How to deal with negative youtube comments 2020

How to deal with negative youtube comments 2020
Written by: Dexxter Clark, 02-06-2020
Dealing with haters is one of the hardest aspects of YouTube as a creator.
People like to tell others that they are wrong (even if they aren’t).
It’s human nature that applies to YouTube and other social media as well.

Over the years I have learned to better deal with the comment section and developed a thicker skin.

In this article I want to help you with some psychological tricks that helped me to deal with haters.
Some of these might come across as negative, but that is intentionally.
It will give some counter weight to the negativity of the comment and hopefully will tip the scale in your favor.


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Let’s first get some semantics out of the way:
What is a negative comment?
A negative comment or hate comment means something different to everybody.
A negative comment can be that someone doesn’t agree with your opinion in a respectful way.
But in this article I’m talking about haters.
People who willingly try to undermine you or try to hurt you, by any means necessary.

1. Hurt people, hurt people

People that are hurt themselves, will hurt others.
The sad truth is, you should actually feel sorry for them.
If you can understand where they are coming from, you can maybe accept it a little bit more.

2. Sad people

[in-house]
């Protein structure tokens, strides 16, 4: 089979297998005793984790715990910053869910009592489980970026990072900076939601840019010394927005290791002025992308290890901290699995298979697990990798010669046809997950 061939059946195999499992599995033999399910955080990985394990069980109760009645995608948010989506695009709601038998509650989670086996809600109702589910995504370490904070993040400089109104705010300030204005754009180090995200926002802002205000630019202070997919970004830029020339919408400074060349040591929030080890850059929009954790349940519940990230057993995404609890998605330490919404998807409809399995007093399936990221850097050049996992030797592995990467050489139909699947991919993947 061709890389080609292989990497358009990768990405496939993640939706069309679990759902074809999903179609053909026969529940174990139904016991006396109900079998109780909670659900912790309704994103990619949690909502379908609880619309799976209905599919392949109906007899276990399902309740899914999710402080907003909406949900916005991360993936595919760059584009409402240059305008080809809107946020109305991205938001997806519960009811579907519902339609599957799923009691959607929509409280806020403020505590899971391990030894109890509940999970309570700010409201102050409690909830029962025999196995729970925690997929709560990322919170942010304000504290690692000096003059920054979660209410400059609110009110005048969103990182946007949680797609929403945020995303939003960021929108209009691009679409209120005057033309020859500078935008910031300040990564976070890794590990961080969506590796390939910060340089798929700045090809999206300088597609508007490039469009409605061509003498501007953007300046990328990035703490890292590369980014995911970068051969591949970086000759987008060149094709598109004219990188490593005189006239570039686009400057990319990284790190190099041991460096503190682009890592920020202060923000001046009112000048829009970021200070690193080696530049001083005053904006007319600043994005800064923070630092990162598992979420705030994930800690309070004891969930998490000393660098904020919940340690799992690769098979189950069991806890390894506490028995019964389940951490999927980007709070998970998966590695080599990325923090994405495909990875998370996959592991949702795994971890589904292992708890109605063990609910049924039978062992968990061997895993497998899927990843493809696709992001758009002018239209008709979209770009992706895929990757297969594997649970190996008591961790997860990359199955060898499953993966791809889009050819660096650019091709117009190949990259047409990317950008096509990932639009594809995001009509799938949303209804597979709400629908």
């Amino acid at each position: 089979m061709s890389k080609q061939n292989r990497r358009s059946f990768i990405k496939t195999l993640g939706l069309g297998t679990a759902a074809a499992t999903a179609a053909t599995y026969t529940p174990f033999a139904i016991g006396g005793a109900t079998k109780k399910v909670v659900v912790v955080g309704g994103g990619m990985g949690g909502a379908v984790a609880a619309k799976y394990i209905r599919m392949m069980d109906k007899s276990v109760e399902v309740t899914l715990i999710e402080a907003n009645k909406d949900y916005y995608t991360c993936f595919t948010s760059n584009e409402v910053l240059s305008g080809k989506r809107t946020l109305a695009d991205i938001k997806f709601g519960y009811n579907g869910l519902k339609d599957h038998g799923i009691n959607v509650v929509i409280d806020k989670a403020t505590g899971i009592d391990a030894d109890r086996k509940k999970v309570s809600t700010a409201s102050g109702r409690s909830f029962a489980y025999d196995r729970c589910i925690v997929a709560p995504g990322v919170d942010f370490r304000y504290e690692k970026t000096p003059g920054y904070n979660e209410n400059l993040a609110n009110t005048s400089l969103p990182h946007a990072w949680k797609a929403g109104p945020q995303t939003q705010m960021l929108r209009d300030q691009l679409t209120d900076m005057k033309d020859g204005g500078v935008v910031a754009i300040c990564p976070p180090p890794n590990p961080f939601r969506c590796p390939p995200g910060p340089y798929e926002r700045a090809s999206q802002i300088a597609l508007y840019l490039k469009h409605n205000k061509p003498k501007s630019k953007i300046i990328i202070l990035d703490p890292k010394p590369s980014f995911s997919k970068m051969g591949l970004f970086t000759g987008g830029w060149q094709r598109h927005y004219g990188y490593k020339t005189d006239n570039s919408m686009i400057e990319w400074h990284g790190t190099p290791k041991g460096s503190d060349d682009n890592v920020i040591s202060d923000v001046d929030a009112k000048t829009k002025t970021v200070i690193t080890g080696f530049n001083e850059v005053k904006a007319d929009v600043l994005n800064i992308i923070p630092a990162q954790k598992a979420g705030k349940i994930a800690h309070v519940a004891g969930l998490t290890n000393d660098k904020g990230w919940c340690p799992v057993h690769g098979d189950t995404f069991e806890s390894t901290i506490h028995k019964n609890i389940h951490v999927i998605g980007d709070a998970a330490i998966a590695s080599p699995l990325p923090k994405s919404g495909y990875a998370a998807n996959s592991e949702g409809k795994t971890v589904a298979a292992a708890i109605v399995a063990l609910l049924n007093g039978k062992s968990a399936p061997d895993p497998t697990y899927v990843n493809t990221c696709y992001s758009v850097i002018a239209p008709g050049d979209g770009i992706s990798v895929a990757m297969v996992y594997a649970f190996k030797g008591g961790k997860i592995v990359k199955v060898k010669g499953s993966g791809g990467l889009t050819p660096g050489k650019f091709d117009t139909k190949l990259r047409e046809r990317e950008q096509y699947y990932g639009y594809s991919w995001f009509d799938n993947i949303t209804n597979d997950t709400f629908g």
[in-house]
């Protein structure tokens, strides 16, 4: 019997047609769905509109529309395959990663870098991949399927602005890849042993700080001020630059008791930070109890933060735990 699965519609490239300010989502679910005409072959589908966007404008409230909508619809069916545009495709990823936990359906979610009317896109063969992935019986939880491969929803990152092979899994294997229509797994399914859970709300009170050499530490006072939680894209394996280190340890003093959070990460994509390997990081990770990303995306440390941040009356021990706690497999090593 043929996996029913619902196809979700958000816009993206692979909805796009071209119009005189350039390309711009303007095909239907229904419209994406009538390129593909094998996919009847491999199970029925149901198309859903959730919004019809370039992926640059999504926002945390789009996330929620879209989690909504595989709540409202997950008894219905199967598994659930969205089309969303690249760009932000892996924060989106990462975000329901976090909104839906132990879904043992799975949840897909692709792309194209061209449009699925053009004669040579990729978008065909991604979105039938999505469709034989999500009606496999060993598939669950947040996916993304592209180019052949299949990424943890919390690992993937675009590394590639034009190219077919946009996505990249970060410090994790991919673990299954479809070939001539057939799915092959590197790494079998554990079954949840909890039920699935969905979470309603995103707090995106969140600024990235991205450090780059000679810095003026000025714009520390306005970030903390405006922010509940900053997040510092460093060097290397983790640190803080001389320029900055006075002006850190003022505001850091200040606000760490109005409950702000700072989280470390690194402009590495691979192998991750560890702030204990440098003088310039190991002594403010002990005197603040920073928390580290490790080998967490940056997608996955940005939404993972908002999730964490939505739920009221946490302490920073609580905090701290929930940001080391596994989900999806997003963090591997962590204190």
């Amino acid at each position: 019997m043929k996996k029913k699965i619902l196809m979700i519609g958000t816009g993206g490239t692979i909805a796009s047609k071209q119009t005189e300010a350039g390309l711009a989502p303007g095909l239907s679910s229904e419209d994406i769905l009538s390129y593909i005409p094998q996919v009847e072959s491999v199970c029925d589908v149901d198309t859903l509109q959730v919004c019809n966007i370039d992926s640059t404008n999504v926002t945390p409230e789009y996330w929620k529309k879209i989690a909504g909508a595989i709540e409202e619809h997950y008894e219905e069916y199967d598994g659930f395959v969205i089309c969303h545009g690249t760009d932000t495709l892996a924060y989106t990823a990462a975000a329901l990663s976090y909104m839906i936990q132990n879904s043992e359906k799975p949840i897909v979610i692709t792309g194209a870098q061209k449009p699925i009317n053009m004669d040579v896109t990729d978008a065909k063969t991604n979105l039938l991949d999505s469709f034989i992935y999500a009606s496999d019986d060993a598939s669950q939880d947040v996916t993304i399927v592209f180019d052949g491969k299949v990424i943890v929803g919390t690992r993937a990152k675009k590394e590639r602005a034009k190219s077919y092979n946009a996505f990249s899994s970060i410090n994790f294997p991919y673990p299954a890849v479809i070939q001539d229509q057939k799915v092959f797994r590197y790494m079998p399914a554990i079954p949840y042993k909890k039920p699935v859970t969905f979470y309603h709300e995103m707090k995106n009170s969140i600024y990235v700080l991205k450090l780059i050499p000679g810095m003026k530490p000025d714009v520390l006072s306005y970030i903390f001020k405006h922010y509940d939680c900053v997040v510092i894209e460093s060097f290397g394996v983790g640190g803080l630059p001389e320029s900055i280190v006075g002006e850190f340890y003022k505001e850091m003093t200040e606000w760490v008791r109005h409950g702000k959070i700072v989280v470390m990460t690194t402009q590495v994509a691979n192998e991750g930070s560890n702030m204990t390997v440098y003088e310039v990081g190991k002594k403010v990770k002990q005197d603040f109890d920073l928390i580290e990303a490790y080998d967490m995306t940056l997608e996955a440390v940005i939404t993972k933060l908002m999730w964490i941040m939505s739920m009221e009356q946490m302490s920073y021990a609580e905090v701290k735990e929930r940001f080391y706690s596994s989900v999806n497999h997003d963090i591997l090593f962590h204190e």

There are also a lot of people in the world that have not enough IQ points, no proper education, no job, no social life, no relationship, no perseverance, no goal in their life and nothing to live for.
They spend their whole day watching YouTube videos and commenting on videos.

On YouTube they see someone being successful.
Someone that made something out of your life.
They are jealous, … and you have a comment section.


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A teacher said to me once:
If they are not talking about you, you are not important.

I already said it, you should actually feel sorry for them.
At least you have something to live for: an audience, they don’t.
Even if you fail at your YouTube adventures, at least you tried.
That is more than most people can say for themselves.

3. How do you respond to haters on YouTube?

Never go into discussion with people, especially when it has a negative vibe.
First of all, they are not worth it.
Second, some people are masters in finding weak spots in other people.
Try to laugh about it and brush it off your shoulders.
Don’t give the hater any hint that the comment hurt you.

Don’t try to come up with a clever response.
It is a waste of time and energy.

Don’t respond, it’s adding fuel to the fire.
Attention is exactly what they want.
Don’t play into their hand.


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On top of that, you can never win a discussion.
The only way to get the most out a discussion is not getting in one.